The board voted unanimously today to oppose the Local Taxpayer, Public Safety and Transportation Protection Act of 2010 placed on the ballot through the signature-gathering efforts of the League of California Cities, California Transit Association and the California Alliance for Jobs, a construction industry group.
Proposition 22, if approved on Nov. 2, would outright ban state borrowing or taking of tax money intended for local governments’ use.
The measure clearly benefits cities and transit agencies but it does not appear to protect county money from state raids, particularly in the area of human services and public safety, said Contra Costa Supervisor Federal Glover, who also serves on the California State Association of Counties. (The state association has not taken a position on Prop. 22 but its Urban County Caucus has opposed it.)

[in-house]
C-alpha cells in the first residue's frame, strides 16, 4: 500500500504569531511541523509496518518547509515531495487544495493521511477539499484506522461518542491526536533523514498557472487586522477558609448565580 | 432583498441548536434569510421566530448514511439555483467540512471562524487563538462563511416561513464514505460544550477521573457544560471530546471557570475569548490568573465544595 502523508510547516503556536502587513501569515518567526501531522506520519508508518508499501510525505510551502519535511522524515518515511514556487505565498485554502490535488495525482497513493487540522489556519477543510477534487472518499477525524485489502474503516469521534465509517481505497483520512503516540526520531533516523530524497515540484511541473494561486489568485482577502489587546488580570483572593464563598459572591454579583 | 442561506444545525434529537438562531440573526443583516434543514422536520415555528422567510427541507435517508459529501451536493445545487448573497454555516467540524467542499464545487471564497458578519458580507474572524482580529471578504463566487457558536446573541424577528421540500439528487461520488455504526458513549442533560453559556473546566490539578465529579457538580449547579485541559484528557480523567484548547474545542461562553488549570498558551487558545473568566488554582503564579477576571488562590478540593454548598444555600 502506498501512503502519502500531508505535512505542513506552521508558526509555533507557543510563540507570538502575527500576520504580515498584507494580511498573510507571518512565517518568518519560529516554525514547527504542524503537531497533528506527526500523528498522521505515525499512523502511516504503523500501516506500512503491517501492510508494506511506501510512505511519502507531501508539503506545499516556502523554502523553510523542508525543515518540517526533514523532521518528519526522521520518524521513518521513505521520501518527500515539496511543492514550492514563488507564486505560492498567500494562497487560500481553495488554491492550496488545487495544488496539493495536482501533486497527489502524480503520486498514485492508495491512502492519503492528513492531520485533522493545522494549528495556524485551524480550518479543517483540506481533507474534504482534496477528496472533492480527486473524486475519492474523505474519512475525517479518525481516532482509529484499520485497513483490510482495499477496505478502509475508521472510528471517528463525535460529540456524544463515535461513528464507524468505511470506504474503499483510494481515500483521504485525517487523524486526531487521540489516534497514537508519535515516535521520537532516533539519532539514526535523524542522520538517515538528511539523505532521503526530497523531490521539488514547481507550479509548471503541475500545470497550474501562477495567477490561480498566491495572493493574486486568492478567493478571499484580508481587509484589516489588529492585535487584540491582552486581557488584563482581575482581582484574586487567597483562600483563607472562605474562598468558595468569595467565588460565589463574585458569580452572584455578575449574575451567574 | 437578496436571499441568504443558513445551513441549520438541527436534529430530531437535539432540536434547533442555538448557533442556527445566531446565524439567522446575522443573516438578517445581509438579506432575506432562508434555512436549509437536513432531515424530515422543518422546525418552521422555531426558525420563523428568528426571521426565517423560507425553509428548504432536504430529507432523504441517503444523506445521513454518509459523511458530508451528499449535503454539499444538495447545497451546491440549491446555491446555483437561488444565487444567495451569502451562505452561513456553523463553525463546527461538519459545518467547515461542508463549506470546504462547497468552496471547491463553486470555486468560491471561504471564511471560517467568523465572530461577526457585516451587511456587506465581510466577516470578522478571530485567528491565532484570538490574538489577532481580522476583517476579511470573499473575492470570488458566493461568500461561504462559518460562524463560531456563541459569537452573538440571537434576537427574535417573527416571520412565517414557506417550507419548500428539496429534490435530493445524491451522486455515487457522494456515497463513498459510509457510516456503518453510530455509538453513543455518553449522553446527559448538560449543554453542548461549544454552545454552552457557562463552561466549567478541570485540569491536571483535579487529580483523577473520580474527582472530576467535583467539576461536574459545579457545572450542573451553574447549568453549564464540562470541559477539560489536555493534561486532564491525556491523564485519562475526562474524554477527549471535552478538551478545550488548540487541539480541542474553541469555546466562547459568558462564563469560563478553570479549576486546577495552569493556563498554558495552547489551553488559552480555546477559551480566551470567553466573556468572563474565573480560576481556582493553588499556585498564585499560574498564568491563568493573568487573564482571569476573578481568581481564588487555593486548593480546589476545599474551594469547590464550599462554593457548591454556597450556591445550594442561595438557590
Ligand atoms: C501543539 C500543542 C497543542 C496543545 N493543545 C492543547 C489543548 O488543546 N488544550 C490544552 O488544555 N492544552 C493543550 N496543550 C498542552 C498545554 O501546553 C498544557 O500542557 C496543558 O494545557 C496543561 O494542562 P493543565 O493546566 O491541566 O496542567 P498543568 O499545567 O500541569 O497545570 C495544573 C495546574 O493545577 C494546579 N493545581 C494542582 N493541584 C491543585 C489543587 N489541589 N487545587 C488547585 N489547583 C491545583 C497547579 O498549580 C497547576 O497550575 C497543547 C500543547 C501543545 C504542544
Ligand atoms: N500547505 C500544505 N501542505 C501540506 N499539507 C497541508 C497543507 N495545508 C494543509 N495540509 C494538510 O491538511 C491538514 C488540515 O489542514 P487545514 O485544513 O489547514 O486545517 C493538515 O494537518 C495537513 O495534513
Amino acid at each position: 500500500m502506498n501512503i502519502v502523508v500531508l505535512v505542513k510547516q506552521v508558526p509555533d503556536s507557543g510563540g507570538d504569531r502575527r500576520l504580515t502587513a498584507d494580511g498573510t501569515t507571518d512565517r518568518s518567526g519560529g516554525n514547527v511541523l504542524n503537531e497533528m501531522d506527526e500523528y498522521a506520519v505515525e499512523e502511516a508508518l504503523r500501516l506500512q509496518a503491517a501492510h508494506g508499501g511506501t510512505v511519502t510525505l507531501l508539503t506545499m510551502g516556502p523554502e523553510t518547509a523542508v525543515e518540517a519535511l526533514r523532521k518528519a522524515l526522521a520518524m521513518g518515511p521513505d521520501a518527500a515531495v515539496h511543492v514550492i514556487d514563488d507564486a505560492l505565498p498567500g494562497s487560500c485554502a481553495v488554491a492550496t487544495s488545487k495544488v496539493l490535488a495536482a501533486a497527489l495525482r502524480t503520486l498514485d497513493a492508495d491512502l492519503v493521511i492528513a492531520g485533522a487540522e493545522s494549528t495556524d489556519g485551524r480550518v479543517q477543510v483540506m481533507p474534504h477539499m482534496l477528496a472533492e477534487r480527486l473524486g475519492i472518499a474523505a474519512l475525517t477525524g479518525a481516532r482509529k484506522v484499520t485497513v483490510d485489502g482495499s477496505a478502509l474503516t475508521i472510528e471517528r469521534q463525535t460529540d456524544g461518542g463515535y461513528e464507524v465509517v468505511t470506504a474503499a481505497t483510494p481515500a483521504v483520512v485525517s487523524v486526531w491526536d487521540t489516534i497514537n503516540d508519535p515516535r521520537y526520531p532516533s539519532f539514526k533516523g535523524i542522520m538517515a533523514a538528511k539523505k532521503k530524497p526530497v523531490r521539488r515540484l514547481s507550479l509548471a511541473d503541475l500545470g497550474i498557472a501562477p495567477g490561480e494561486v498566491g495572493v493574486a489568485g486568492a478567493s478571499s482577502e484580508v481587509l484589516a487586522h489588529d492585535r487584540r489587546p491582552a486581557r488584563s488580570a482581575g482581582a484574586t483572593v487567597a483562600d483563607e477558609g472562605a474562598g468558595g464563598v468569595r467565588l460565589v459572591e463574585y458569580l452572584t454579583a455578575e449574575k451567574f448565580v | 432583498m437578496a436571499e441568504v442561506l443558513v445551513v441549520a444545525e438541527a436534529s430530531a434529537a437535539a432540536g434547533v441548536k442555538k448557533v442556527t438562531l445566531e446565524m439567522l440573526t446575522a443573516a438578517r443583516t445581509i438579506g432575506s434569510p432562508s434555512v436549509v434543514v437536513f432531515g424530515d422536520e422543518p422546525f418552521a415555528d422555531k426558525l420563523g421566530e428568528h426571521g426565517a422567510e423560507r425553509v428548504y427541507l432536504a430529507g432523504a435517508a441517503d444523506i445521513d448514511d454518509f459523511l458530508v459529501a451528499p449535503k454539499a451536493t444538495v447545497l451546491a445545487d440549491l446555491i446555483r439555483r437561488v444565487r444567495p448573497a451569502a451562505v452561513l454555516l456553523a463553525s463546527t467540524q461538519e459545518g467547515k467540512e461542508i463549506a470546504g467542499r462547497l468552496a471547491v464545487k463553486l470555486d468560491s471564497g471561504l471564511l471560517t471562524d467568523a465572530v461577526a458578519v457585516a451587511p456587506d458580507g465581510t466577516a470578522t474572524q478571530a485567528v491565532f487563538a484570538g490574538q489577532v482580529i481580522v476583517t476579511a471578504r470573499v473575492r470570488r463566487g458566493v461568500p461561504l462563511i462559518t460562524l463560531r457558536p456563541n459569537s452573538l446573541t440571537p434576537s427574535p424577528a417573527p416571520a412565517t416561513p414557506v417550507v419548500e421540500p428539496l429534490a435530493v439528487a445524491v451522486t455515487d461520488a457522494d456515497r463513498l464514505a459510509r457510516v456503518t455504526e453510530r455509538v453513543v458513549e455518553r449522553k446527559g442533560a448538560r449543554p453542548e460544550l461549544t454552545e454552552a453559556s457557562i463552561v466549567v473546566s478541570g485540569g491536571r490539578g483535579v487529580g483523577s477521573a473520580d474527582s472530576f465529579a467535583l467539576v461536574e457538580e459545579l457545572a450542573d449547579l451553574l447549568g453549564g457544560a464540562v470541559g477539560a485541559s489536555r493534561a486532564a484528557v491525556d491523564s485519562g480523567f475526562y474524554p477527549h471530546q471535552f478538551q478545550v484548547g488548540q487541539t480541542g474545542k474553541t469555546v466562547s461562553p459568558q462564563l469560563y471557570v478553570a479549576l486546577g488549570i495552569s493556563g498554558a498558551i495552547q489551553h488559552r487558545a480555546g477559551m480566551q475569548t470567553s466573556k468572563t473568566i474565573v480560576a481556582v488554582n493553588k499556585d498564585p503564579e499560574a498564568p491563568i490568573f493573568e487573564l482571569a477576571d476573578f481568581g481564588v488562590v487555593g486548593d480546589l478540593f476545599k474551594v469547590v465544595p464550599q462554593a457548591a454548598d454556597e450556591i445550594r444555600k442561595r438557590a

But the county’s position is at odds with the views of its cities’ leaders, who overwhelmingly support Prop. 22 and helped gather signatures.
The division is yet another illustration of how public agencies are struggling to protect their sources of operating cash, even at the expense of state and county services.
It is an unfortunate situation, said Supervisor Susan Bonilla. She agrees with the sentiment of the measure, which blocks state access to local tax money, but says she cannot embrace a bill that might open yet another hole in the county’s already leaky financial bucket.